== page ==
The question of when children can be claimed as dependents by their parents is not limited to the college set. According to a 2011 poll by ForbesWoman and the National Endowment for Financial Education, 59 percent of parents provide financial support for their adult children who are not attending college. The IRS provides two different standards for when children can be claimed as dependents. Minors and college age students are subject to one standard; other adult children are subject to another.
One type of dependent is the qualifying child. This includes children who are under age 19 -- or under age 24 and still attending school full time. Children who are permanently and totally disabled are also included. Other criteria must be met. The child must live with his parents for at least half of the year. Living away for school counts as a temporary absence, so college students residing away during the school year still qualify. The child must not be able to file a joint return with anyone else.
The Percentage Earnings for a Qualifying Child
The qualifying child may provide no more than 50 percent of his own support during the year. So if a child earns $4,000 and his parents kick in $5,000, he qualifies to be claimed as a dependent. The IRS provides worksheets for parents to sort out how much they contribute, including things like an estimated value for the housing that they share with the child.
A person who does not fit the definition of a qualifying child may be a qualifying relative. There is no age limit for a qualifying relative. Usually a qualifying relative must live with the taxpayer claiming her as a dependent, but children of the filer are exempt from this requirement.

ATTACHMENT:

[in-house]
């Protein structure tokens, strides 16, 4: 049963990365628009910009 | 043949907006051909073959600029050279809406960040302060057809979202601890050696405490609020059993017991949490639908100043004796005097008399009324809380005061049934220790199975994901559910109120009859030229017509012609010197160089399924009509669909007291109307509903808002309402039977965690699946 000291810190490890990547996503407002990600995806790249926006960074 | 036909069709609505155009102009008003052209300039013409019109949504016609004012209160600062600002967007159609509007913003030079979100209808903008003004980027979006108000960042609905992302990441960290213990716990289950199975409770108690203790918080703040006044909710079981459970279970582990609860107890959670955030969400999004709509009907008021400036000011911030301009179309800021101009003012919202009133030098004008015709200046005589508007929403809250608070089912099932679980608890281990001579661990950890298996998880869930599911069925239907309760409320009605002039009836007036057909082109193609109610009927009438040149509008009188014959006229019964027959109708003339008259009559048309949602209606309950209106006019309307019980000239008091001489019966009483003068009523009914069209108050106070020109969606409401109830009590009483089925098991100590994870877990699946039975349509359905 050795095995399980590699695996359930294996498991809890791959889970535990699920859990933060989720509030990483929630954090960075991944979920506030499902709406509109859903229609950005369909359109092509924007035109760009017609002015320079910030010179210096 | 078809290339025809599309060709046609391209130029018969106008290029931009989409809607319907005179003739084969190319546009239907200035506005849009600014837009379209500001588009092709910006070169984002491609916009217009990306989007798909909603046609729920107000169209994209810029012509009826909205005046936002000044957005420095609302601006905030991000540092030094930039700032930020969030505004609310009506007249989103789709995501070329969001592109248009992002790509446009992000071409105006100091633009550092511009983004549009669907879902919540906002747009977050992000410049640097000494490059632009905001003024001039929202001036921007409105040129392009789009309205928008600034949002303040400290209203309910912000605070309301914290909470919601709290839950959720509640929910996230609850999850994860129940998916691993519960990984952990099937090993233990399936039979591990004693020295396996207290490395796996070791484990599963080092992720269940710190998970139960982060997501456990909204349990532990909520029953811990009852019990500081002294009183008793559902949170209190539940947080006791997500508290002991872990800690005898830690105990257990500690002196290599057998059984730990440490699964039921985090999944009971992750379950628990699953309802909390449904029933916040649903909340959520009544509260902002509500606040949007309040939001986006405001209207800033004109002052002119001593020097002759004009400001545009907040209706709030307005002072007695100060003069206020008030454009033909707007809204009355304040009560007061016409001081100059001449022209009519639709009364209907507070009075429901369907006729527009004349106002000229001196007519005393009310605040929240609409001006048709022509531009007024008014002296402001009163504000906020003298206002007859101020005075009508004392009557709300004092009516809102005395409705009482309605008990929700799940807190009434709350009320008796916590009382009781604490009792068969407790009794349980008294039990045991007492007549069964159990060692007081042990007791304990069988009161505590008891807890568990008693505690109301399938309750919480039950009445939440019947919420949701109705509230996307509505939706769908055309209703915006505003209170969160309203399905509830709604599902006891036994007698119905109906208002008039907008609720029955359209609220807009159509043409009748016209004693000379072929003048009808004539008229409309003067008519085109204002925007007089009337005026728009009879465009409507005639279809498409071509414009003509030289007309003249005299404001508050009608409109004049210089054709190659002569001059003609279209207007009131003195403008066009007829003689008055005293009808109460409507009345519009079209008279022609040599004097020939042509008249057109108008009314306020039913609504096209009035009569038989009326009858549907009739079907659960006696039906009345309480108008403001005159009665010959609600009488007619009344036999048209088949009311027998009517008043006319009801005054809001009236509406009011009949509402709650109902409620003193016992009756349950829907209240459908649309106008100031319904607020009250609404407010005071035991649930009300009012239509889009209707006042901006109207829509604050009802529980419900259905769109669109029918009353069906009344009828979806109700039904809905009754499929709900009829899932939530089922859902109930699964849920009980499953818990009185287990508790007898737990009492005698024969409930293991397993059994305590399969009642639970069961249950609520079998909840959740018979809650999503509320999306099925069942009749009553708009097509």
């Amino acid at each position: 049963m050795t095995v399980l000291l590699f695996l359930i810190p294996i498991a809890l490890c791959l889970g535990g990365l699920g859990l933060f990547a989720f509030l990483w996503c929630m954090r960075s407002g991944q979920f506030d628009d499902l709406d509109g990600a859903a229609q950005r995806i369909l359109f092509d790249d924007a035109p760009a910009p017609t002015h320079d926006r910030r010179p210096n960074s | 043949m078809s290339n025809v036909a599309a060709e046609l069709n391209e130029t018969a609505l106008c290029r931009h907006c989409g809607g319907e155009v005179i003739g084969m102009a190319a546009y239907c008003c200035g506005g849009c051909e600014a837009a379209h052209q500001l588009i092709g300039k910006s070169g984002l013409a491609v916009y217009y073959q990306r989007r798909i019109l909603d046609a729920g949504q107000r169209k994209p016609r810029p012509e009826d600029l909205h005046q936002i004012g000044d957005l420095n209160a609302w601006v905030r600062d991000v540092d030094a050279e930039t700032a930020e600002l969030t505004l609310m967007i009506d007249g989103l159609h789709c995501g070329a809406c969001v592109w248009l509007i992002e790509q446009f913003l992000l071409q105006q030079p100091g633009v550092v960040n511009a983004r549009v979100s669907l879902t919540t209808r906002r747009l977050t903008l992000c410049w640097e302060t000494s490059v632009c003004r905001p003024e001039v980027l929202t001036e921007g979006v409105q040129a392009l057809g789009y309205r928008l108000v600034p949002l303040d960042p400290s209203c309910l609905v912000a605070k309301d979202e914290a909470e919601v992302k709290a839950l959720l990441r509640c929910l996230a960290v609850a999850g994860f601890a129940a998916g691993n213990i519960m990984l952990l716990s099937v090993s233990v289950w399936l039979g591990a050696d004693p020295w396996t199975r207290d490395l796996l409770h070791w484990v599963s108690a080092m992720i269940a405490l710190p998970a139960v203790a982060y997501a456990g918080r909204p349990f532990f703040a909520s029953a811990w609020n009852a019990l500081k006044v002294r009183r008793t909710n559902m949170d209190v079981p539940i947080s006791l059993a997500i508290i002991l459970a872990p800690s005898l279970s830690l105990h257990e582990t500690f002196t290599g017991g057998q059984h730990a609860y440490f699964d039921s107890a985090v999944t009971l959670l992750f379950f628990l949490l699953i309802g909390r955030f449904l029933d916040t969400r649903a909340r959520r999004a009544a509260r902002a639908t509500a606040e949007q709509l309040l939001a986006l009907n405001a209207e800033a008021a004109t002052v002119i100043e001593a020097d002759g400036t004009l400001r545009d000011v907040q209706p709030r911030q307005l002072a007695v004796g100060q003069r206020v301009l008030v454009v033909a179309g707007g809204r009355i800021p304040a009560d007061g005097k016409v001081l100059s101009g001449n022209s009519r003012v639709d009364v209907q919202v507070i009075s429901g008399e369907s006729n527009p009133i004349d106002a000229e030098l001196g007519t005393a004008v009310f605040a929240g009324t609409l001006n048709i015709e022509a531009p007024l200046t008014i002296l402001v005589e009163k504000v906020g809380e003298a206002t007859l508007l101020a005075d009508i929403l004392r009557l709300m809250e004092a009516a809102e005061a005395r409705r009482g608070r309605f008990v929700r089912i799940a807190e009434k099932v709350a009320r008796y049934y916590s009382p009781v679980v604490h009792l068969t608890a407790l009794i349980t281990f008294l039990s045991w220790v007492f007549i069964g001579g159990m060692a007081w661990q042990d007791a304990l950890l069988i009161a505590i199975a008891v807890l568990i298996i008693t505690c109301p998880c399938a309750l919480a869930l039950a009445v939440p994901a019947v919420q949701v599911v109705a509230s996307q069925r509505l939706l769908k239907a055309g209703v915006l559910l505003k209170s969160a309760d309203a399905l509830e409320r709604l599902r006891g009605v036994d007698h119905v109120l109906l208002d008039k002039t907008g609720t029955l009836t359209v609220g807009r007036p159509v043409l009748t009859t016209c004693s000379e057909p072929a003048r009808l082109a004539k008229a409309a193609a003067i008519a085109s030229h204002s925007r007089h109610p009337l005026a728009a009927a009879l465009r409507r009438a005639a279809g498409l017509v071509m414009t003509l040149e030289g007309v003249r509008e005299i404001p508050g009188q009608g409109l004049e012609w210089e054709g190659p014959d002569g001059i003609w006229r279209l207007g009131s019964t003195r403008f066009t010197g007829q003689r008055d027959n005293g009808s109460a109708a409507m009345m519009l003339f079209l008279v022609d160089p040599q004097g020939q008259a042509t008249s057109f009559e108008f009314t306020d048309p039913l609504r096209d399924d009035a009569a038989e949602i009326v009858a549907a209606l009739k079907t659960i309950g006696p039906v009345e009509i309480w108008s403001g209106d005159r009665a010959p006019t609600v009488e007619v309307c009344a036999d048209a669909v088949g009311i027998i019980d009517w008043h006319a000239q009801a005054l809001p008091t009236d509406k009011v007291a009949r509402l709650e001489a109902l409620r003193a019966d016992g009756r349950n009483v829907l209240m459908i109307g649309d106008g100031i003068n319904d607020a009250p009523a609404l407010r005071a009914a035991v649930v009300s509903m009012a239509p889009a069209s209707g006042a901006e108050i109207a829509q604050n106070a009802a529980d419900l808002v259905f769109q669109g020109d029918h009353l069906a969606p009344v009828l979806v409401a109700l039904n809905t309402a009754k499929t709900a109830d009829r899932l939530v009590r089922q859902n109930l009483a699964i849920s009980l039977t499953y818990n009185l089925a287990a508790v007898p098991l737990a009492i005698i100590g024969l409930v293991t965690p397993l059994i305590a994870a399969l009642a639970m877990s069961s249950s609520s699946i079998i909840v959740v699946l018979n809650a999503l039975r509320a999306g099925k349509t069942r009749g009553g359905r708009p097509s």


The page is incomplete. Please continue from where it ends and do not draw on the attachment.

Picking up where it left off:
The Percentage Earnings For a Qualifying Relative
There are two financial cut-offs for a qualifying relative. First, the child must earn less than the amount allowed for an exemption, which in 2011 was $3,700. Second, the parents must provide more than 50 percent of the child's support. If, for example, in 2011 you contributed $5,000 in support for a child who earned $4,000, he is not a qualifying relative and may not be claimed as a dependent.
Kelly Mroz has more than 12 years of experience as an attorney in family, business and estate matters. She graduated magna cum laude from the University of Pittsburgh School of Law, where she served as an associate editor for the "Journal of Law and Commerce." Mroz's work has also been published in the "Pennsylvania Family Law Quarterly."